Posted by: DonJuvet - Yesterday, 12:26 PM - Forum: Tool Swap N' Sell - No Replies

I'm closing my shop. I will continue to work with wood. Just more as a hobby.

Tools available for purchase ore mostly smalls, nail guns, Senclamp nailgun, misc belt sanders, Jet Lathe that need a new tailstock thing, Hitachi joiner planer,
Don't really want to get into a back and forth about what I have for sale and what I want for it. Prices will be fair to wow in favor of selling rather than keeping.

also have misc handplanes , barn fresh, some users. lots and lots of wood and wood related stuff.

Print this item

  15" planer knife setting advice needed....
Posted by: Kansas City Fireslayer - Yesterday, 12:01 PM - Forum: Woodworking Power Tools - Replies (9)

I purchased this older blue Jet 15" planer a couple years back.  I am new to this style of planer and I've never changed the blades on it.  I recently picked up a new set of HSS blades for it and while waiting their arrival I thought I'd do myself a favor and remove all the blades to clean the head and gibbs.  Well the blades have arrived but I think I may have created a more complicated task for resetting them being I removed all the blades without finding the height with a dial indicator or other knife setting jig prior to removal.

I watched the Grizzly video on the planer pal jig where they find the "factory" height setting on a set blade and then they change them one at a time.  They mention the need to readjust the pressure feed rollers if the same blade height isn't reset.  This is something I really want to avoid if all possible.  Can anybody shed some light on how I should proceed from here?  Surely I'm not the first one to do this.  Here's a few pics of the head and machine.

 photo 5ED78D62-3AC9-41F2-BA5B-55B33528A55C.jpg

 photo 53FF512C-6936-4D96-A1B8-B227EBB28996.jpg

 photo 3141EF7E-F7A6-4879-926B-13E8784CC150.jpg

Print this item

  Finish help for Mahogany tool chest
Posted by: Strokes77 - Yesterday, 11:59 AM - Forum: Woodworking Hand Tools - Replies (4)

I am about halfway through my current project, I'll try to give a status update soon.  But I need to go ahead and order the finish and start practicing with it.

I am making a small tool chest, from African mahogany.  In the past on other projects I have used danish oil, BLO, or shellac.  I haven't had good luck with shellac; I struggle to get even color.  I attribute it to either old finish (i.e. I let it sit too long on my shelf), or user error.  The only time I have had good success on a project, I went to the store, bought some shellac, and used it that day.  That project finished well...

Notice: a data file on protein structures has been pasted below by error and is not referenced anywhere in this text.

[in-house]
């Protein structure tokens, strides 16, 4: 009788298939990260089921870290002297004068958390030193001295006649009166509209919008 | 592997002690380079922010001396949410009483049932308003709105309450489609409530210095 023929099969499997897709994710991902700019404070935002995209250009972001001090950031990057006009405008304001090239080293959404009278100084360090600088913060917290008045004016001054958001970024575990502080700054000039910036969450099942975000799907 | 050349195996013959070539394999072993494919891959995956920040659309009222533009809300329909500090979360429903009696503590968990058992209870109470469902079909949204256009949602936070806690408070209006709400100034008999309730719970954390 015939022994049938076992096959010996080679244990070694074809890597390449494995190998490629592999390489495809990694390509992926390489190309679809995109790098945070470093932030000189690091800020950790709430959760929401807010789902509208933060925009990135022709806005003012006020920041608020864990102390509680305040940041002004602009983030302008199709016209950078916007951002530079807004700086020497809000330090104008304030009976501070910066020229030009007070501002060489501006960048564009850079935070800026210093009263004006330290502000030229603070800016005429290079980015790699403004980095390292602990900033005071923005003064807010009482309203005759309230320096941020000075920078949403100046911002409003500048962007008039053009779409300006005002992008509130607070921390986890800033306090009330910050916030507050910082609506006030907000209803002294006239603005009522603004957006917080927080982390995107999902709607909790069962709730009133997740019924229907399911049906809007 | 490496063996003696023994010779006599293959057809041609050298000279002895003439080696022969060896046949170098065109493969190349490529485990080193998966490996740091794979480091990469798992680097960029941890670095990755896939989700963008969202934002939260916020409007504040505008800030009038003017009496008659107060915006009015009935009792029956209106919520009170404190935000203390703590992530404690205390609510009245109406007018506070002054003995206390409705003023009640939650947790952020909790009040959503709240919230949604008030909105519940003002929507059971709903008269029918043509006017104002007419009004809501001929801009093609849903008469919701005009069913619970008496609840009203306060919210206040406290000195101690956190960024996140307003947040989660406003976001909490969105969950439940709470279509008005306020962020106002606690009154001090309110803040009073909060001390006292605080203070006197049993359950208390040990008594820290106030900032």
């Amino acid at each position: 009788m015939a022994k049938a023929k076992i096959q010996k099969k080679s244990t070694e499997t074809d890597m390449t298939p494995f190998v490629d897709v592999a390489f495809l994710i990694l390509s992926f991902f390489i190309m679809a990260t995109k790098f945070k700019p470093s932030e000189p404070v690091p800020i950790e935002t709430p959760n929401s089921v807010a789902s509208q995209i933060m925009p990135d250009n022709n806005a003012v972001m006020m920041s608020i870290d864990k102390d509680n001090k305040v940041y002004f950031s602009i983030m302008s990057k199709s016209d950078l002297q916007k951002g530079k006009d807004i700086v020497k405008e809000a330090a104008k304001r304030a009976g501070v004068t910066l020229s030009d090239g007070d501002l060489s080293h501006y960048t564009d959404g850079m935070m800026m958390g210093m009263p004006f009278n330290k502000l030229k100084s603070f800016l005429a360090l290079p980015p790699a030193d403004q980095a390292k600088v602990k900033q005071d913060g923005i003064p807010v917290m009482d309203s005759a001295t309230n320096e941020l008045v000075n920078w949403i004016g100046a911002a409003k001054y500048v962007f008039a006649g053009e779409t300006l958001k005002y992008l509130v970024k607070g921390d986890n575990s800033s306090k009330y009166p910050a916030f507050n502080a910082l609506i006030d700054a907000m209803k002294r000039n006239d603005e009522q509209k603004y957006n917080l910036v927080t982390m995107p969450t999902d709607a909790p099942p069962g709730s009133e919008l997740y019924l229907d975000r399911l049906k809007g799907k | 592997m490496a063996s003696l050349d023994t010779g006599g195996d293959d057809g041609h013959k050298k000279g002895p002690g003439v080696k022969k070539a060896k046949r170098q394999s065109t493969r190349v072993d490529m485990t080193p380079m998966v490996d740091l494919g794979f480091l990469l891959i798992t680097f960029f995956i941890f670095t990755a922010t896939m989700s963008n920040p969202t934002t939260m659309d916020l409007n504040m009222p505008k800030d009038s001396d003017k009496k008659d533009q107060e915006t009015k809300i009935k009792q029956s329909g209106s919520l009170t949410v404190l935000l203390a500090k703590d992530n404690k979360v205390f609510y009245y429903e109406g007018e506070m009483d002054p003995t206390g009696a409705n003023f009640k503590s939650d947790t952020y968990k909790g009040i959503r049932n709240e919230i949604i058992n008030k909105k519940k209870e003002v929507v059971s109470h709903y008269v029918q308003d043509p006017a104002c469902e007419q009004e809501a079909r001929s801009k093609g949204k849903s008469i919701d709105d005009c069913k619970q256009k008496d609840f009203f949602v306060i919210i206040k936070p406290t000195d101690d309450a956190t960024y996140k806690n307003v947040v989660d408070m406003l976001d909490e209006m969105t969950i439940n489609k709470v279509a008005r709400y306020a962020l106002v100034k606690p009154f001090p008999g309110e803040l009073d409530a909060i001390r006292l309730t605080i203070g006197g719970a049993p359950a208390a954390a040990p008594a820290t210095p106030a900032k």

Here's the deal, I want to use either Tried and True or Waterlox.  I hear great things about both. I know one is an oil, and one is a varnish... I have never used either.  Which would look the best on mahogany, and for the application I'm using it for?

Which of these would be capable of being my go to finish for most of my projects?

Print this item

  Rock Island WW vise with busted nose
Posted by: JimReed@Tallahassee - Yesterday, 11:30 AM - Forum: Woodworking Hand Tools - Replies (3)

One hot day this summer, whilst trolling that famous auction site, I spied a sad Rock Island woodworking vise with a busted nose. It weighs 25+ pounds and is front heavy. The most obvious cause of injury was a fall to the floor accompanied by a positive test of the "butter side down" theory. Upon seeing the carnage wrought, bidders went screaming for the exits. Except for me, the bottom feeding tool doctor with a soft spot for the afflicted and unwanted. A single bid brought it to my doorstep with shipping somewhat higher than purchase price. I stripped it down and began to ponder the repair.

Of course, the vise is usable as is as long as the user avoids hammering on the handle. There is an outside chance that the break will continue. It is quite a project to mount a vise like this and a future break would probably occur at an inopportune time so a fix is in order. Replacement parts are available--not for this specific vise--but suitable to fit a 1" leadscrew. But these replacement parts would exceed the cost of the vise. I went to HD to see if they could help.

Ordinary plumbing Tee parts are too short in the neck but a short piece seemed to be the trick. A coupler could provide a collar. Here is what I brought home.

Then I got out my Dremel and began a grinding fest. The inside of the casting was not round like the pipe.

I also filed the pipe to take down high spots. About twenty minutes of work gave me this result.

Then it was off to the cutoff wheel and the stationary grinder. Here is the result.

Looking good. It is shoved in for a tight pressure fit but I will insert a few pins to keep it from rotating. The force of a vise handle is considerable and I don't want the dang thing to fall out. Stay tuned for the next installment of "Rock Island--From Rags to Riches".

Print this item

  Sometimes you need to get the grade juuuuuust right.
Posted by: bennybmn - Yesterday, 10:08 AM - Forum: Home Improvement - Replies (4)

And your toddler's toys come in handy. 

Print this item